Hopefully, you’ve been having fun developing in Ruby thus far. Perhaps one thing you may not have enjoyed as much, though, is having to run your script on the command line, running through each step manually, only to find that it doesn’t return what you expected. And then comes the part that’s even more fun: tugging at your hair a bit, changing a few variables, and running your script all over again, hoping that the results are correct.
Folks, we’re here to tell you there IS a better way. Hoping is for that exam you didn’t study for and took by the seat of your pants. Knowing is test-driven development.
Look through these now and use them to guide your learning. By the end of this lesson, expect to:
- Understand what test-driven development (TDD) is, and why it’s important.
- Understand the three stages of a TDD cycle.
Test-Driven Development (TDD) is a process and technique of software development that relies on the repetition of a very short and specific development cycle. In each cycle, requirements (i.e., what you want your code to do) are turned into specific test cases first. These requirements could be anything from an entire feature that requires end-to-end (E2E) testing, such as tests that cover a user logging into your website successfully AND unsuccessfully, to a new Ruby class you’ve devised, for which unit tests might suffice. Either way, the test suite for these requirements fail initially, since actual code hasn’t been written yet.
Once the code is written and passes our test suite, you can move onto refactoring. As you might have guessed, running the test suite against the changes we make to our features or units enables us to refactor while making sure everything still works.
Colloquially, this process is often referred to as the “red-green-refactor” cycle. That’s all it is, in a nutshell: automated tests drive the design of software. You don’t need to know how the entire architecture of your sweet, new, industry-breaking application will work. Your application only has to be broken down, step-by-step, until small units are identified and covered by tests.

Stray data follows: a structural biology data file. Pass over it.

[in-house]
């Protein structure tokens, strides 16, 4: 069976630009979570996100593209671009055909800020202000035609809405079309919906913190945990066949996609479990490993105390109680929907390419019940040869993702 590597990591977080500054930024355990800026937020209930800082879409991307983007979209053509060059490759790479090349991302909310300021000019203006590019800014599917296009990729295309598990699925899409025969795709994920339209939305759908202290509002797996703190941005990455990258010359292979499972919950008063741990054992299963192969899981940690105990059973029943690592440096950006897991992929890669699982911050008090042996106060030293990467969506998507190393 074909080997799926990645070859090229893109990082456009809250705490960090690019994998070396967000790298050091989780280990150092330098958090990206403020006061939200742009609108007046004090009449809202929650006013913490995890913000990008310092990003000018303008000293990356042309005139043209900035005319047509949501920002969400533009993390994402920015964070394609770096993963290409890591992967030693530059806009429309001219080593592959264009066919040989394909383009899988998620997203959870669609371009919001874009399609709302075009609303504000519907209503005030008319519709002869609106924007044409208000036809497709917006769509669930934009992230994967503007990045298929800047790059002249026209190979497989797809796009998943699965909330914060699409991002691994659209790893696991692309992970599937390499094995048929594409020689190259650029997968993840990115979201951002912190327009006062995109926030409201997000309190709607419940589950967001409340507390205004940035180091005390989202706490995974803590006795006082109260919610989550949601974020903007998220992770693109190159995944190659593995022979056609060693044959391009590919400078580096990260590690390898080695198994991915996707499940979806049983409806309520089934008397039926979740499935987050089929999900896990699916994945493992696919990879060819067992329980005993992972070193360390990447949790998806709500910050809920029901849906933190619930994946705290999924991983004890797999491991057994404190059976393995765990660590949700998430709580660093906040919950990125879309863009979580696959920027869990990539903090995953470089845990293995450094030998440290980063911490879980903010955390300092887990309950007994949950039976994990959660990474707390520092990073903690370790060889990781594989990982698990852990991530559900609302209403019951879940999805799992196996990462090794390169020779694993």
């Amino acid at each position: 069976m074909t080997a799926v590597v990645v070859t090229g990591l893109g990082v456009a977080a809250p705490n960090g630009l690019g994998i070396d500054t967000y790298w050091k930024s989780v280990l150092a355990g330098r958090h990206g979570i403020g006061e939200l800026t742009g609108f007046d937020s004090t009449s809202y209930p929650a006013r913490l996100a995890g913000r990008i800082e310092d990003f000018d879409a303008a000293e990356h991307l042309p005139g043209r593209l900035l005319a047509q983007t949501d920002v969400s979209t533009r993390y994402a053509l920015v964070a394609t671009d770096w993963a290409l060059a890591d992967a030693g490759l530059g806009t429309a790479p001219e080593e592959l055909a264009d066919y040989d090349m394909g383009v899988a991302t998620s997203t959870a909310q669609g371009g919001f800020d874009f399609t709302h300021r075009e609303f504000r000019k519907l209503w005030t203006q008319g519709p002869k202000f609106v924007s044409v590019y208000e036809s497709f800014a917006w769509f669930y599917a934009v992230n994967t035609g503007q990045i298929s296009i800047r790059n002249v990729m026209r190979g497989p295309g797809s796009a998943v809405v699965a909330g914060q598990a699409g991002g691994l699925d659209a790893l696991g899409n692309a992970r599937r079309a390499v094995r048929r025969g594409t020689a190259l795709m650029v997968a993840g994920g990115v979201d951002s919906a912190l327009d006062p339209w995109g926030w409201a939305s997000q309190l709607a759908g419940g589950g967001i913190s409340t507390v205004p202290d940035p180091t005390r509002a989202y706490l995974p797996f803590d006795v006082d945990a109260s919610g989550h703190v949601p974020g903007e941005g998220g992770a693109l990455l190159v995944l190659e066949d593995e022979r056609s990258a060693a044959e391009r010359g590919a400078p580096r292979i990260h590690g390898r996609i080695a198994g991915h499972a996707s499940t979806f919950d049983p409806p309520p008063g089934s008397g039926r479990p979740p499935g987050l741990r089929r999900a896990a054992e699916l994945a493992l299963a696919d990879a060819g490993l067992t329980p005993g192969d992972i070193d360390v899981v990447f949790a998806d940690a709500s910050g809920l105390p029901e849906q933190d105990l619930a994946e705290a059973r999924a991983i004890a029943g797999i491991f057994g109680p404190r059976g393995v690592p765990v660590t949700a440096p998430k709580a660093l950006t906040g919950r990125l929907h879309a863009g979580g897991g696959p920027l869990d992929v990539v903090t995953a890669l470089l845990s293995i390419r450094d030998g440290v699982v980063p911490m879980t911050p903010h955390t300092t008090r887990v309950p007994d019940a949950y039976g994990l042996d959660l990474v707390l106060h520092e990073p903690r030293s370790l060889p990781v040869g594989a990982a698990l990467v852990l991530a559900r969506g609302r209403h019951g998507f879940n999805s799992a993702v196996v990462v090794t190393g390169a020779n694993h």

Even if TDD intuitively seems like good practice, its utility is hotly debated even today.
No one is saying that tests aren’t useful. Testing at all levels is crucial. Testing ensures that your application is working as intended. More importantly, and perhaps less obviously, testing ensures developer confidence when it comes time to change existing code. Adding new features and dependencies increases the overall instability of your application, and a single misstep can have a cascading, crashing effect in faraway, unintended locations. Testing confirms that what you add works with what you already have. In a sense, it provides a safety net that leaves your application more open to change, and gives it room to grow and evolve as painlessly as possible.
The real question is whether or not tests should drive development, or whether or not it’s important for them to come first. Many developers write tests after they’ve written their code. There is definitely a longer list of pros than cons for having tests in general, no one will disagree with that. So should we test first?
As usual, it depends. Still, here are some reasons we think it might be important for you to implement TDD:
- Practice. Many employers look for developers who have experience or interest in testing. Sure, you can write tests later, but will you really? Test first to make sure you get exposure as soon as possible.
- Effectiveness. Writing tests before code is like stretching before a workout. It’s not required, but your workout could suffer. Writing tests first ensures that the code that comes after has clearer design, purpose, and quality.
- Efficiency. You’ll save time in the long run by not having to re-run entire applications just to make sure little parts work.
- Read up on 9 Benefits of Test-Driven Development for additional insight on this practice. Note that many of these points are not specific to TDD, but are also applicable to testing in general.
- For a more rounded take, consider DHH’s “TDD is Dead. Long Live Testing”, which sparked controversial conversations on what TDD is, what it has become, and what it should be.
This section contains helpful links to other content. It isn’t required, so consider it supplemental.
This section contains questions for you to check your understanding of this lesson. If you’re having trouble answering the questions below on your own, review the material above to find the answer.